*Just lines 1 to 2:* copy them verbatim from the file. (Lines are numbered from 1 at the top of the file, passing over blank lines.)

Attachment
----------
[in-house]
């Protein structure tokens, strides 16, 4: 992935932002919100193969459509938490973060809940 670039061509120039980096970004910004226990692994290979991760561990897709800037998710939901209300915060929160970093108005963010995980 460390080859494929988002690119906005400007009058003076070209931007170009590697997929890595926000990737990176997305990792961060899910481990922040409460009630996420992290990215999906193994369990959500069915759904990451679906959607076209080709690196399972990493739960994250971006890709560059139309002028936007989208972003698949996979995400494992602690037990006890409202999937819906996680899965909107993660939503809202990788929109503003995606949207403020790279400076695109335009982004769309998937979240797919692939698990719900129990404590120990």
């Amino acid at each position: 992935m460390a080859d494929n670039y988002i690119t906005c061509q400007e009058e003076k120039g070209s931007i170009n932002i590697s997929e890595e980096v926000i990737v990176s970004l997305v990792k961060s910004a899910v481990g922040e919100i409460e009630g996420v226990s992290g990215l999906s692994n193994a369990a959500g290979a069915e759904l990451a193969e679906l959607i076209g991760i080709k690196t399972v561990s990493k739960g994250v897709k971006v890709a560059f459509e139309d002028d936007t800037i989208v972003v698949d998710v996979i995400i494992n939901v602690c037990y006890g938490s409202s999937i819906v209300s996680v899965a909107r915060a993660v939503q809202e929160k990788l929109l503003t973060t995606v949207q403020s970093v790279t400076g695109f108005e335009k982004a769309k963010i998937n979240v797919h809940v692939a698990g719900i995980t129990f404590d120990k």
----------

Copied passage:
[in-house]
């Protein structure tokens, strides 16, 4: 992935932002919100193969459509938490973060809940 670039061509120039980096970004910004226990692994290979991760561990897709800037998710939901209300915060929160970093108005963010995980 460390080859494929988002690119906005400007009058003076070209931007170009590697997929890595926000990737990176997305990792961060899910481990922040409460009630996420992290990215999906193994369990959500069915759904990451679906959607076209080709690196399972990493739960994250971006890709560059139309002028936007989208972003698949996979995400494992602690037990006890409202999937819906996680899965909107993660939503809202990788929109503003995606949207403020790279400076695109335009982004769309998937979240797919692939698990719900129990404590120990």